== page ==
I will definitely someday qualify officially as a yoga instructor, but as of now I have no set plans in place to do so. If it happens, I’ll be all the more appreciative of it having not thought into it and over-planned practices that haven’t yet occurred. I’m comfortable right now sitting as I am, as I would be were I positioned in any of the many poses I have thus far encountered, and have yet to try.

‘Wilder Mind’

‘Wilder Mind’ – Mumford & Sons, 2015

The cherry blossoms are in season. It’s that confused kind of not-too-warm, not-too-cold time of year when going out of the house requires an assortment of potential necessary items of clothing, as the weather is as subject to change as my mind when I think about how I feel that Mumford and Sons have neglected to include the banjo in their newest compilation of songs, the highly anticipated ‘Wilder Mind’.

 In the beginning, I automatically adopted the generalistic hipster belief that any Mumford and Sons album not featuring a banjo somewhere amongst it’s folky depths should not have any right to call itself a Mumford album, and expect to have the same appeal to people.
It’s an easy side to take. It is different.
But man is it good.
I have tried to be unbiased in my judgement, which proved near impossible as my love for the London quartet is still so strongly rooted in good memories and positivity that I was forced to mentally detach myself from them in every way before listening to the album in full – a move ultimately made easier by the slight alteration in sound made by the exclusion of Mr. Banjo (*tear*).

The colloqiualization of the opening track ‘Tompkin Square Park’ invites us away from our present situations to briefly meet in this obscure location, and from the opening electric guitar riff sets the pre-affirmed tone of ‘different’ – undoubtedly giving hardcore critics exactly what they wanted within seconds of their listening. However as the track progresses, the reliability of frontman Marcus Mumford’s acute ability to capture complex emotions within a few short words is thankfully reassured with the line ‘No flame burns forever, you and I both know this all too well”, leaving a relatable echo of regret and a sense once again of the question of the Laura Marling love-affair as inspiration being left unanswered.

Believe’ and ‘The Wolf’ consistently follow, having been the first two tracks released from the album and subsequently the subject of much Mumford-discussion over the past weeks. Crashing drums and guitars further cement the progression of the bands’ sound to a more rock-fueled and bassline orientated expression of the same old beautiful melodies, Marcus’ distinguishable vocals ensuring it does not in fact stray too far from the Mumford and Sons we’ve grown to love so much.

The more I listen, the more increasingly difficult I find it to describe my feelings for the title-track ‘Wilder Mind’. I’ve lost count of how many times I’ve actually pressed ‘repeat’, trying to pinpoint exactly what it is that makes it so damn incredibly special. There is a combination of truth, positivity, and natural beauty to the intense lyrics which suggest a deeply-rooted origin in mental health and the tribulations of having an uncontrollable ‘wild mind’, as it is in this sense, so aptly put. ‘You can be, every little thing, you want nobody to know”. …To me, it perfectly captures the potential and power of our own minds and the will to steer our lives wherever we wish. We are so easily influenced by external sources and beings that we so often forget and lose ourselves to the fact that we are all the masters of our own destiny, for want of a less cheesy expression. ‘You can call it love, if you want’ – it shows me that life and relationships and the world are literally what we each make of them, and that we ultimately are in full control of our own lives. It’s an empowering, emotional, and deeply-reaching four minutes of pure bliss to listen to, and I’m genuinely already excited to experience it live someday soon. I could probably do an entire post/review dedicated to this one song, but for now let’s move on.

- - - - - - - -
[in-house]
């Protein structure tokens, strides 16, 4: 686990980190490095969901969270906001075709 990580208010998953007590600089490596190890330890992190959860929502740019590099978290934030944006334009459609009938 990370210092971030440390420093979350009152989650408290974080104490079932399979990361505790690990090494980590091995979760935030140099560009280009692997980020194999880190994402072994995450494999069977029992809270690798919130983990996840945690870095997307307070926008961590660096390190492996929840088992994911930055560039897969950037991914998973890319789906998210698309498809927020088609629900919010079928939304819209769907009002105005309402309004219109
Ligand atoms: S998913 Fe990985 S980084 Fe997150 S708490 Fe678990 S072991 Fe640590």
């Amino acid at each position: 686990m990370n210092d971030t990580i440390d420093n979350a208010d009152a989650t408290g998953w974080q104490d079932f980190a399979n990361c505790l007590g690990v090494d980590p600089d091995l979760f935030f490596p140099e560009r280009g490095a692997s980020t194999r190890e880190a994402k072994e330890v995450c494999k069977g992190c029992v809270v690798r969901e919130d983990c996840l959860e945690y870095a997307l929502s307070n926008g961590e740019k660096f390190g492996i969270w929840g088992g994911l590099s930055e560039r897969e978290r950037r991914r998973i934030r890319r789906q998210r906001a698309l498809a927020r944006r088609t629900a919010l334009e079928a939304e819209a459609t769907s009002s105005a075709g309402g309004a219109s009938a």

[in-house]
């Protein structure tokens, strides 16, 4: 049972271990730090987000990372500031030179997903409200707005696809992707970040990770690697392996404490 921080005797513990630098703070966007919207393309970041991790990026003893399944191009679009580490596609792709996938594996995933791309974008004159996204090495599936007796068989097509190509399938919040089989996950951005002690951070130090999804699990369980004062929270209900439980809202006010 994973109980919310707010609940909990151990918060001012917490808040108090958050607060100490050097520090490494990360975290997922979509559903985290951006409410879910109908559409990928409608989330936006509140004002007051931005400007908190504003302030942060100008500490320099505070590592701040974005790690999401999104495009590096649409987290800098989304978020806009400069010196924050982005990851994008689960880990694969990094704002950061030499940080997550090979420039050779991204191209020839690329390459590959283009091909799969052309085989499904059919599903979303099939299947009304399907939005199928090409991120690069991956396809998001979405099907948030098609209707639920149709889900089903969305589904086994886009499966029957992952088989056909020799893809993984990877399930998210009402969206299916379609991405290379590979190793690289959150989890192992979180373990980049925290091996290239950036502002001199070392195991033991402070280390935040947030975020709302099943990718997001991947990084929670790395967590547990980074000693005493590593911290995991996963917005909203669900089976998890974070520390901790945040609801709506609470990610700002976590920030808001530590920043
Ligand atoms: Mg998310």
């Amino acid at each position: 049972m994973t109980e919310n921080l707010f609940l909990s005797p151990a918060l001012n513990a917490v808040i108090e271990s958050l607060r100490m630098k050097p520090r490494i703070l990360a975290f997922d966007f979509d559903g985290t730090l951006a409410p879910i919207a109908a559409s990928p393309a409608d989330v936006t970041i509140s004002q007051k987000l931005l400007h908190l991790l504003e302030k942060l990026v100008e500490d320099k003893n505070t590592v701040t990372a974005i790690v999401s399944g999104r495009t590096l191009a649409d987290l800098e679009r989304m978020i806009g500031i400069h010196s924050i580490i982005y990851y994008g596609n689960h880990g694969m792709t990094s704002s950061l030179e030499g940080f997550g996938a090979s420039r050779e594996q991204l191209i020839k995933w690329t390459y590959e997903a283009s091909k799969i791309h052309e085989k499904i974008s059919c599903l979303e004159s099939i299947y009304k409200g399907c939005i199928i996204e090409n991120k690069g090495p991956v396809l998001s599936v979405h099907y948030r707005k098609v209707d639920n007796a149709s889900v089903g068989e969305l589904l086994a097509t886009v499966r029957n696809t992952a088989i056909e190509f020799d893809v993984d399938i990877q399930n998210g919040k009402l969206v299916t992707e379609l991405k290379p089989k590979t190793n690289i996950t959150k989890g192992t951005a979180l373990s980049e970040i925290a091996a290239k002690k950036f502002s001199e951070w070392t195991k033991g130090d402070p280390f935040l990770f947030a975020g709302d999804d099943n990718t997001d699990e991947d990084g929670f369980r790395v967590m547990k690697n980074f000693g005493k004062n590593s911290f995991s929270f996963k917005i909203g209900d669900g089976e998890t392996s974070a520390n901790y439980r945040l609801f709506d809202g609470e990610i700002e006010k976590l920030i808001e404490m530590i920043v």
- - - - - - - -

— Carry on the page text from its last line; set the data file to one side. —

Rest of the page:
The album continues with its’ discussion of love and relationships with a somewhat dark-undertone, the likes of ‘Just Smoke’ and ‘Snake Eyes’ declaring young love to be a fleeting and unreliable source of happiness, yet with a more mature and knowledgable approach to the ever-present possibility of hurt – ‘it’s in the eyes, I can tell you will always be danger”. While this may seem negative, I feel it also reflects a sense of personal growth and strength as the realisation of one’s own worth and independent awareness is deemed separate and stronger than any relationship could ever be – an evolution of sorts from the earlier sorrowful ballads of ‘Sigh No More’.

Worth a mention aswell in the sense of personal growth and independent acceptance is the more upbeat ‘Ditmas’, the leading line of which ‘This is all I ever was” again giving a sense of positive contentment with one’s current existence, embodying the practice of mindfulness in a single line.